Could Genes Predict Risk of Dying From Coronavirus?

It doesn’t take a doctor to see that there is an increased risk of serious illness and death among individuals with pre-existing chronic health conditions such as lung or heart disease, diabetes, and more.

What is extremely surprising, though, is the number of deaths in young healthy individuals without chronic disease. It is outright disturbing and scary in fact. If you are like me, you’ve been wondering why some healthy people die of Covid-19, while others have no symptoms at all — from the exact same bug!

As a physician, this begs the question, could there be one or more genetic factors that predispose certain people, while sparing most others. But if our genes might make some of us more susceptible to COVID-19 — then which genes?

Geneticists around the globe have been asking this very question since March, and many prominent labs have been openly sharing their vast DNA databases. As of April, a project called the COVID-19 Host Genetics Initiative, had already involved about 700 scientists and researchers worldwide, rushing to compare DNA data from pandemic victims to (literally) millions of existing human DNA profiles.

The goal is to identify differences in the DNA of those who did and those who did not fare well from the Coronavirus. Preventatively, this information could have the potential of revealing which of us need to isolate, take extra precautions, and which of us can get back to some semblance of what life used to be. Then, there is the great hope that such a discovery could lead to an effective treatment, either preventatively, or for active infection.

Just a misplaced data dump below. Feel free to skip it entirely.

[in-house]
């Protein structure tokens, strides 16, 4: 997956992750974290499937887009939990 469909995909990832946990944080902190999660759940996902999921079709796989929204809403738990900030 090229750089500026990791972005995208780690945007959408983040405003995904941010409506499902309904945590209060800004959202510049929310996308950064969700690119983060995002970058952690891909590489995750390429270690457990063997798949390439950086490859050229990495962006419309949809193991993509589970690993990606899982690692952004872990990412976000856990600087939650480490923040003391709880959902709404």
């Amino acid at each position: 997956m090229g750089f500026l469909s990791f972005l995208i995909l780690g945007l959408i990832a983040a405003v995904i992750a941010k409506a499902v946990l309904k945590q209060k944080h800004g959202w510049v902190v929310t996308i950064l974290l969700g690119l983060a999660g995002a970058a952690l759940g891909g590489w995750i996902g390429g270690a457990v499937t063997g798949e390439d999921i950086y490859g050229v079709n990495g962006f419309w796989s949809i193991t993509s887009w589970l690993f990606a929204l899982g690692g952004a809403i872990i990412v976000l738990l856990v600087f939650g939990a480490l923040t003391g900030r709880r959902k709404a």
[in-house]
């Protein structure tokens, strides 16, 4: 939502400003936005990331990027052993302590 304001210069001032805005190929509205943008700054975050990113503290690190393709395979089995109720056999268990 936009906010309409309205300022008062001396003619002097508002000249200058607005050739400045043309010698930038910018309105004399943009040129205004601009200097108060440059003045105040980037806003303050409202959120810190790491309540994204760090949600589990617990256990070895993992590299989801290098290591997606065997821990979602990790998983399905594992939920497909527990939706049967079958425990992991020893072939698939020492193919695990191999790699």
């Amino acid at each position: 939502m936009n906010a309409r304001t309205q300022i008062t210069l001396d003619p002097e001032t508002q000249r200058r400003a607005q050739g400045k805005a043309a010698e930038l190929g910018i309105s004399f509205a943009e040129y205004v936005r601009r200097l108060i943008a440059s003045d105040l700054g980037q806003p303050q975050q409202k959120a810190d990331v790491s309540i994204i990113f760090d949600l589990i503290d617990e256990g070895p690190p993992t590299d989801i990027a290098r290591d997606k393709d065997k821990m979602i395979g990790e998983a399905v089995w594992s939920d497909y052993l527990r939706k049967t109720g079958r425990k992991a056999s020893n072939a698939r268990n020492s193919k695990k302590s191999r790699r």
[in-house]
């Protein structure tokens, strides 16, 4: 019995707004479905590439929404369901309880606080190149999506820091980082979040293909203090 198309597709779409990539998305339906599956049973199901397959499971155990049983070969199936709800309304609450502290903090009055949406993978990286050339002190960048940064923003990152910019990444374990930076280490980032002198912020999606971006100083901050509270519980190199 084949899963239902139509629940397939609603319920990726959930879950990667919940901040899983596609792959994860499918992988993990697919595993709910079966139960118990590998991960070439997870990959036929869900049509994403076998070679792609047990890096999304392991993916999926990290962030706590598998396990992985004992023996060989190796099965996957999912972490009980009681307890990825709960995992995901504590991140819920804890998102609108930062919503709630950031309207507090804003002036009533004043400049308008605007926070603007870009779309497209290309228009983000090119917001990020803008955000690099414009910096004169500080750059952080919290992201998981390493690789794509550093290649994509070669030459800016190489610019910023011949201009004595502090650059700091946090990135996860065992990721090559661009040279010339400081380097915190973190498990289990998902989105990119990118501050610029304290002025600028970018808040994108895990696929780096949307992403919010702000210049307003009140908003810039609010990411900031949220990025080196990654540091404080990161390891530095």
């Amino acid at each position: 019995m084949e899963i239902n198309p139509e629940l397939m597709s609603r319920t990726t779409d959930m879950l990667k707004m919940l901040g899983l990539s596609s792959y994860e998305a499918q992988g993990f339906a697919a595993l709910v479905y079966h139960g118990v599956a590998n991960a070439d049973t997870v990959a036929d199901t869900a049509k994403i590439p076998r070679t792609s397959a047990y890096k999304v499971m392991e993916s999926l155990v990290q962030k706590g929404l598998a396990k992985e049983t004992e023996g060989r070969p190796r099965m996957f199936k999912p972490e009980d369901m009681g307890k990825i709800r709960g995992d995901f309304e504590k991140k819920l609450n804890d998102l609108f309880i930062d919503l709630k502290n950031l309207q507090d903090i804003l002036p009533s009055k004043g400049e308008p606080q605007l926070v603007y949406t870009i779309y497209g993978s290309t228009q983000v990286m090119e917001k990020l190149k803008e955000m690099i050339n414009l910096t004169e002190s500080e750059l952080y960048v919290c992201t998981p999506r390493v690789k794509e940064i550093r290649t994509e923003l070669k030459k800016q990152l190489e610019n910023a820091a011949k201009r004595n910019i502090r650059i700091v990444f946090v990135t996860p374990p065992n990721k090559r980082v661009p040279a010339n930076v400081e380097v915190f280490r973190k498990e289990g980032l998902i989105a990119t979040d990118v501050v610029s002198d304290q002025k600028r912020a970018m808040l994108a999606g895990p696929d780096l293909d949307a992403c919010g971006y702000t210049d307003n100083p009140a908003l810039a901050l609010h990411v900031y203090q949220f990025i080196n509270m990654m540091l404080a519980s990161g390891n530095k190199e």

One example of a specific gene studied during the pandemic is called the ACE2 gene, which is needed in order for the virus to infect the lung. The ACE2 gene happens to be on the X-chromosome, which might help to explain why men seem to be more adversely affected than women. This discovery has recently led to some experimentation using the female hormone Estrogen, as well as drugs that block the male hormone Testosterone, and it has led to some speculation about the benefits or harms of using common blood pressure and prostate medications that inhibit the ACE system. Click here to read more about this.

The COVID-19 Host Genetics Initiative posts their results periodically and publishes their meeting agendas as well. Some scientists project that a clearer picture of the underlying genetics may emerge by mid-to-late summer. Though it seems like a long road of ahead of us, a critically important discovery could emerge any day, and there are quite a few very promising immunization projects underway.

I contend that hope is a powerful tool for remaining positive and productive during these times of intense negativity and polarization. Like everything else, ‘this too shall pass’ and we will emerge stronger and more resilient.

For more general information about Covid-19 check out our Covid-Page.

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Dr. Justin Groode | Patient Advocate Alliance LLC